FASTER, FASTER…… by Tracy Hogg

So when did the world get so fast?joey-kyber-121699-FAST

When did we start needing everything instantaneously?

This week my daughter had to use the clothes dryer for the first time in her life.  Something I was doing on a regular basis in my youth, at least 2 years younger than she is now.

Despite being completely adept at electronics, she looked at our LG like it was an ancient torture device from the 17th century.  I told her what buttons to push and she immediately started screaming at me “how long will it take, how long will it take?”  Apparently even the most up to date appliances with “quick cycles” aren’t good enough or fast enough now.

We are a fairly modern family, lots of devices and appliances, my husband and I are both online people with multiple irons in the fire.  We blog, we do social media, we post and reach out electronically, perhaps even more so than our kids.  Yet, we don’t expect everything instantly and we have the ability to unplug, my kids do not.

If we go somewhere, my kids want devices – god forbid if they had to look out the window at the world.  My son actually missed that we had left Canada on one road trip, finally sticking his head up from the 3rd row seat of our van, many hours after crossing the border when we had reached southern Vermont, and said, “hey Dad, I don’t think we are in Canada anymore, I can’t pick up any free Wi-Fi“.  (rolling eyes…I am so proud..).


With my kids, if there is still 5 minutes left before dinner is ready when I call them, they want to go back to a video game.   And if we get to a movie before the trailers are playing, they talk about being bored.  Come to think of it, they talk about being bored a lot.  Personally, I can’t remember the last time I was bored.

I have been looking at all the media lately pushing FAST or INSTANT stuff.  From Instant Pots (which I confess still look cool), to faster Wi-Fi from your cable provider, to tools or equipment that work quicker or charge faster than the previous generation of tools.  Nobody waits for snail mail anymore, emails are faster, we can’t even fax documents anymore because scanning and emailing is quicker.  Even getting a coffee goes from super fast to lightening speed these days as promised by Tim Hortons see Timmy speed.

In this age, new APPS or games download in seconds to your phone or device, and if it takes longer than 10 seconds in our house somebody yells “is something wrong with the Wi-Fi“?   We want mortgages quoted over the internet in 3 minutes or less,  same for buying insurance online without even talking to someone. Why does it have to be 3 minutes or less…?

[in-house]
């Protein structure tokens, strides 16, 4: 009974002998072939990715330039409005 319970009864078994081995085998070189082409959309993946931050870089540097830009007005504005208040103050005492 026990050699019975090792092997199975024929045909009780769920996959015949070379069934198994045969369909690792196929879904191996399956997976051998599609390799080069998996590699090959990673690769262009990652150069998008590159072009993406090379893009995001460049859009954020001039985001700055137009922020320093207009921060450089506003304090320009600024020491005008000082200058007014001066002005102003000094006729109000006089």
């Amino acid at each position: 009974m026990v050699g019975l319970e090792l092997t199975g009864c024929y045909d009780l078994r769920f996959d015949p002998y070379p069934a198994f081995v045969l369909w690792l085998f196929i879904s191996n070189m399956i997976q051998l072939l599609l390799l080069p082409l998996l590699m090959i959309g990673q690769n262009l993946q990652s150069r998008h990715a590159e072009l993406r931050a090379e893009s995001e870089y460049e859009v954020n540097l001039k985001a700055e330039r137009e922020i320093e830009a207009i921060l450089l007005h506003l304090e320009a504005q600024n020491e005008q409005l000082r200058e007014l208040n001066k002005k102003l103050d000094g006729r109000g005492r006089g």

Sharing has also become a new and quick phenomenon, and nobody waits till they are home from their vacation to share photos, they show them the same minute from the beach.  People you would never have shared your “photo album” with years ago; now have access to your entire life, in seconds.  And we know what they think of those photos just as quickly.

And our kids are scheduled to the max.  I used to think my daughter in competitive dance 12-15 hours a week was crazy until I started talking to the parents of some of her peers; who keep their kids completely occupied from 8am to 6pm even on Saturday and Sundays.  Nobody ever slows down.

Sadly, I think it is our fault, we have kept the technological advances going at a furious pace, sales and pre-order levels demanding the next iPhone before the current one is even on the market.  We have kept our children busy at an even faster pace, because the busier they are, the safer they are, as my generation of parents believe.

I tried to think about what stuff we actually do WAIT for these days, it’s a pretty short list.  Perhaps a response to something from the Government, your income tax refund (unless you use an instant tax refund service), results from an important health test that was quick to do but takes days or an agonizing week or two for the results, an appointment with a specialist, and sometimes job interview responses.  Everything else seems to be fast or drive thru speed.

We even post “wait” times for service everywhere, from getting passports, or for crossing at a Border, how long you have been on a page online, or how long it will take you to complete an application on-line, or how long companies will take them to answer your call.  Do they think knowing will make it more tolerable for us; or is it to get you to give up and try later?